The fallout from pandemic created by COVID-19 will weigh heavily on Ford Motor Co.’s results for the second quarter but the company is moving forward with plans that will put the company on much stronger footing in the future, Ford executives told stockholders during the company’s virtual annual meeting of shareholders.
Ford executives also said they had no specific timetable for restoring the company’s dividend, which has been suspended in the face of the financial squeeze created by the pandemic, or exactly when Ford would be able to resume full production in North America, which accounts for the lion’s share of the company’s revenue and profits.
“The full impact of the pandemic has yet to be felt,” noted Ford Executive Chairman William Clay Ford Jr. during his remarks to shareholders, noting the crisis has hit the auto industry all across the globe.
However, he also emphasized the company is moving forward on many fronts, including implanting new procedures and protocols to protect employees, while pushing ahead with a product plan aimed at replacing the company’s key vehicles.
Ford also plans to remain at the forefront of the drive to electrification with the introduction of vehicles as the all-electric Mustang Mach-E and a hybrid version of the Ford F-150 pickup truck – the company’s signature vehicle – and through its alliances with companies such as Volkswagen and Rivian.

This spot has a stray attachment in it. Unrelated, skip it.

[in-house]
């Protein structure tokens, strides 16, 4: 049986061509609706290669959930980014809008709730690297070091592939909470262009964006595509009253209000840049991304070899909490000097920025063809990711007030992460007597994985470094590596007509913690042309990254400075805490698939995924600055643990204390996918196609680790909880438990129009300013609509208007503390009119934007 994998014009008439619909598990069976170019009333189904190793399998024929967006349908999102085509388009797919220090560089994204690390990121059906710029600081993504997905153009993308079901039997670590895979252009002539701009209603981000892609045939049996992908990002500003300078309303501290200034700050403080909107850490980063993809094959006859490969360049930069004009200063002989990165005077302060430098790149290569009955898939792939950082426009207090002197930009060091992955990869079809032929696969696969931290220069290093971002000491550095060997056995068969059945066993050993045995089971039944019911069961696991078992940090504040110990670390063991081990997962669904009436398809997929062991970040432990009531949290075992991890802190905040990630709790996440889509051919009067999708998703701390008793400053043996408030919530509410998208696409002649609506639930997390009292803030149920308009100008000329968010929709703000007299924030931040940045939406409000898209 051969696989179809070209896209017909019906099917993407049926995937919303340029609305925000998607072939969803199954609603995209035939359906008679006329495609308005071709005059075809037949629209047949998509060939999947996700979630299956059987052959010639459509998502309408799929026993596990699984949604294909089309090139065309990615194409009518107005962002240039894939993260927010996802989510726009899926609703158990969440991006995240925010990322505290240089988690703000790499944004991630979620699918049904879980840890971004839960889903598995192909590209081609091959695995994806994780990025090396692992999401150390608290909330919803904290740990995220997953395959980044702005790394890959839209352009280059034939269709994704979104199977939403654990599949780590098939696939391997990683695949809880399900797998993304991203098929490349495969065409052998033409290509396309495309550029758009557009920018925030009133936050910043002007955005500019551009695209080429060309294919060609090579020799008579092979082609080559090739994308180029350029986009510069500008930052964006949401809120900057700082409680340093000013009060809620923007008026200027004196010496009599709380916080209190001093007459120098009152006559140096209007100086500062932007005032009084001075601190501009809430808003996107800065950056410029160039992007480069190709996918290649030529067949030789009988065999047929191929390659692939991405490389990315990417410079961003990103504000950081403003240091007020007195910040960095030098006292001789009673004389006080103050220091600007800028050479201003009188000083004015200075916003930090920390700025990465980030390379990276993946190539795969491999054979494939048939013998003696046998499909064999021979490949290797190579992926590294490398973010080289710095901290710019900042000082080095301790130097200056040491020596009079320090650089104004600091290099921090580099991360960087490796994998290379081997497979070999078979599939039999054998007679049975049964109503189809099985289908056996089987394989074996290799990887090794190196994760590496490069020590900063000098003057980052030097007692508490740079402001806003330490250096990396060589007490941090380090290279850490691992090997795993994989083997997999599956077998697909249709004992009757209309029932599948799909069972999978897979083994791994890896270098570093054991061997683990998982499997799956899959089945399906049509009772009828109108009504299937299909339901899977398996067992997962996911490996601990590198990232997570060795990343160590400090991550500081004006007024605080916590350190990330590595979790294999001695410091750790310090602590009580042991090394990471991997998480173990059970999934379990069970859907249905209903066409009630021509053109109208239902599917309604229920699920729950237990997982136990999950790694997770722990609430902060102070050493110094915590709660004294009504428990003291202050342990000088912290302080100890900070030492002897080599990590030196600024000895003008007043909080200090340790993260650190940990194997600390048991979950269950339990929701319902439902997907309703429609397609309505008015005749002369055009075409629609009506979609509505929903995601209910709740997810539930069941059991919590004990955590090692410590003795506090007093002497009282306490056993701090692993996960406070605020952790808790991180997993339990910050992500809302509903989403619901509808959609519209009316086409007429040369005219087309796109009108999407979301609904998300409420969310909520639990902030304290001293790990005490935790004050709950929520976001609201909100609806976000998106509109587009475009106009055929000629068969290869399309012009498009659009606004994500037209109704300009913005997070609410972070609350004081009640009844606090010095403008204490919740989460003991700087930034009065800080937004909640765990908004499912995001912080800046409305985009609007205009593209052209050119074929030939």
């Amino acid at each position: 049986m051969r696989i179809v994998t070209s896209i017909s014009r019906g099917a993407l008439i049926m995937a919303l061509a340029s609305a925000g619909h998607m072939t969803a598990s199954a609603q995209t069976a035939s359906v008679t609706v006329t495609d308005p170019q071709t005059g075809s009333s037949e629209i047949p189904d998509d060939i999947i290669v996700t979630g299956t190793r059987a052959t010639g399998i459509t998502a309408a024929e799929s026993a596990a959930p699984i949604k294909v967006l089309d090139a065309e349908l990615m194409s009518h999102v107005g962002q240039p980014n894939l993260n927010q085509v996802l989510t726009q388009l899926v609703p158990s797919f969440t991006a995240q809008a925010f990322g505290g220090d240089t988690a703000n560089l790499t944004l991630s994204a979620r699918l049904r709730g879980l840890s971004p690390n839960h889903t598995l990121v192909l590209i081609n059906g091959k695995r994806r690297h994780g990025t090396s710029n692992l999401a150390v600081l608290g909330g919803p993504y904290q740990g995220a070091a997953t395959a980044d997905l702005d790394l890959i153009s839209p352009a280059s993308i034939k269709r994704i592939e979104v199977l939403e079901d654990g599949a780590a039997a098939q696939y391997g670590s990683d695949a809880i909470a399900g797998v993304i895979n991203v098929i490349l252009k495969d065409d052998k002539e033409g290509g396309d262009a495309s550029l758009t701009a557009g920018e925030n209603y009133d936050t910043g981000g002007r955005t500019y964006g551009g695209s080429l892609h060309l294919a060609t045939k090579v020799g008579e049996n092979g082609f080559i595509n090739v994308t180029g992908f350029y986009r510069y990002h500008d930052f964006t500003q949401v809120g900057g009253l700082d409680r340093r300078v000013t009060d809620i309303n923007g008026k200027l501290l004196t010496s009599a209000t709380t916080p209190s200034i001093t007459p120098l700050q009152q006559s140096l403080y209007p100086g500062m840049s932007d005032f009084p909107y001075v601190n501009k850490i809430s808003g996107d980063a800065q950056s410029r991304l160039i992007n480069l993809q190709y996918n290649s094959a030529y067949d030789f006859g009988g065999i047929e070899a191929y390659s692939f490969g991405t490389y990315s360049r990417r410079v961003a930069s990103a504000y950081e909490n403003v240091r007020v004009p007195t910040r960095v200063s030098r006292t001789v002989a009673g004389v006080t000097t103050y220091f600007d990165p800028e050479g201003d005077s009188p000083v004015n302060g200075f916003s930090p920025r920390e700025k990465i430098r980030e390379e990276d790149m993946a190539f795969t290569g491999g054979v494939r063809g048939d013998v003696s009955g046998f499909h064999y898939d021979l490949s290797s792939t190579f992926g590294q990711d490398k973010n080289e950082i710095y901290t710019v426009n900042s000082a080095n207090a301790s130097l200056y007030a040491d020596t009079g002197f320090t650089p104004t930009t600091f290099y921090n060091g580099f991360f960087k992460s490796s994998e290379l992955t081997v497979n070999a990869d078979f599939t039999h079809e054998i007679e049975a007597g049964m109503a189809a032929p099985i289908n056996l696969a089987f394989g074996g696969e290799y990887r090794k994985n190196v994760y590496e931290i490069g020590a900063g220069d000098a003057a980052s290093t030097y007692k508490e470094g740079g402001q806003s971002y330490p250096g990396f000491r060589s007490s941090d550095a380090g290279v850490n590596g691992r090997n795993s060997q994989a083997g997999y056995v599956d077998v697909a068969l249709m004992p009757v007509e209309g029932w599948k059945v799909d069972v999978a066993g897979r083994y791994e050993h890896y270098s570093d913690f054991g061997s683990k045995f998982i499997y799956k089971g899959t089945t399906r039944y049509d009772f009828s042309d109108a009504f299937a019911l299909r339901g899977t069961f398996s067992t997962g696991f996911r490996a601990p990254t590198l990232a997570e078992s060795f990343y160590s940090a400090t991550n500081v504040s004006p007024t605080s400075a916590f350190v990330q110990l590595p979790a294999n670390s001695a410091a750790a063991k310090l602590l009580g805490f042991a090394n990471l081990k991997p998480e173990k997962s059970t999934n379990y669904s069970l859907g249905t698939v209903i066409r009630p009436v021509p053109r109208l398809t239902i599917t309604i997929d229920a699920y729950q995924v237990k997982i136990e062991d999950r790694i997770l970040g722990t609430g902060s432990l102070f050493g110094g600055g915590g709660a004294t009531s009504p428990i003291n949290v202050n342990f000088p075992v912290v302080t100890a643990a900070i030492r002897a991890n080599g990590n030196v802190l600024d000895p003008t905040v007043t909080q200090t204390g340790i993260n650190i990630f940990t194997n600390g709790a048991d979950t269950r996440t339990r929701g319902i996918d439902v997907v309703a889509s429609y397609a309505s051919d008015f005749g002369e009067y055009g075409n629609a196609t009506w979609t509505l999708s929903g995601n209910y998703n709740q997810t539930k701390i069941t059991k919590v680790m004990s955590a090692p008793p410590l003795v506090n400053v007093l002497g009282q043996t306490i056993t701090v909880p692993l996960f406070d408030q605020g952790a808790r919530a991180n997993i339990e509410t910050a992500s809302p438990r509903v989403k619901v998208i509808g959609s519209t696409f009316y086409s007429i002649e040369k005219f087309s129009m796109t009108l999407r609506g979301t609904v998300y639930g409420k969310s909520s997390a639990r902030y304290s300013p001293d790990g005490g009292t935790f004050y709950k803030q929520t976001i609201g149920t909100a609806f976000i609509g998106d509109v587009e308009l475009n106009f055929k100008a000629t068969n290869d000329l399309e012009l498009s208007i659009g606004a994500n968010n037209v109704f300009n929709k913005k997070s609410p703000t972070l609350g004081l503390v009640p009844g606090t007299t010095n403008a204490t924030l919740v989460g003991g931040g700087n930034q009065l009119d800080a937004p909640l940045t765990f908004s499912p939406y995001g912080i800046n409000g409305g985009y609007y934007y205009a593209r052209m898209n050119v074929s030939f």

“We’re not only preparing the company for a world of zero emissions,” Ford said. “We’re also helping build a better world,” he added.
Ford CEO Jim Hackett also said that the company has moved to correct problems that have hobbled the company in recent months.
The system that produced the defective transmissions used in the Ford Focus and Ford Fiesta that led to huge warranty costs and hurt the company’s reputation with consumers has been completely overhauled at this point, said Hackett. Ford made a serious mistake when it farmed out the engineering work on the transmission to various units “to even out the workload,” he said.
The results were a disaster and won’t be repeated under the new system the company has now installed.
In addition, the effort to run “virtual pilots” prior to the introduction of new Ford Explorer and Lincoln Aviator also didn’t work, Hackett said, and had to be discarded.
The disclosure of the warranty problem with the transmission and the difficulties surrounding the launches of the new Explorer and Aviator had a significant impact on the value of Ford stock, which lost a substantial portion of its value.
Jim Farley, Ford’s new chief operating officer, however, noted that Ford had put the problems behind it. The company was on track to exceed its earlier guidance before the pandemic forced the company to shutdown in the middle of March, Farley said.
The company has a very good plan for the future, and they will be its performance in executing the plan, he said.
Tim Stone, Ford’s chief financial officer, also said the company is taking very step it can to conserve cash and trim costs, while protecting its production plan. Capital spending has been cut but Ford will still spend roughly $6.5 billion on capital projects this year even after cutting $500 million from the budget in response to the pandemic.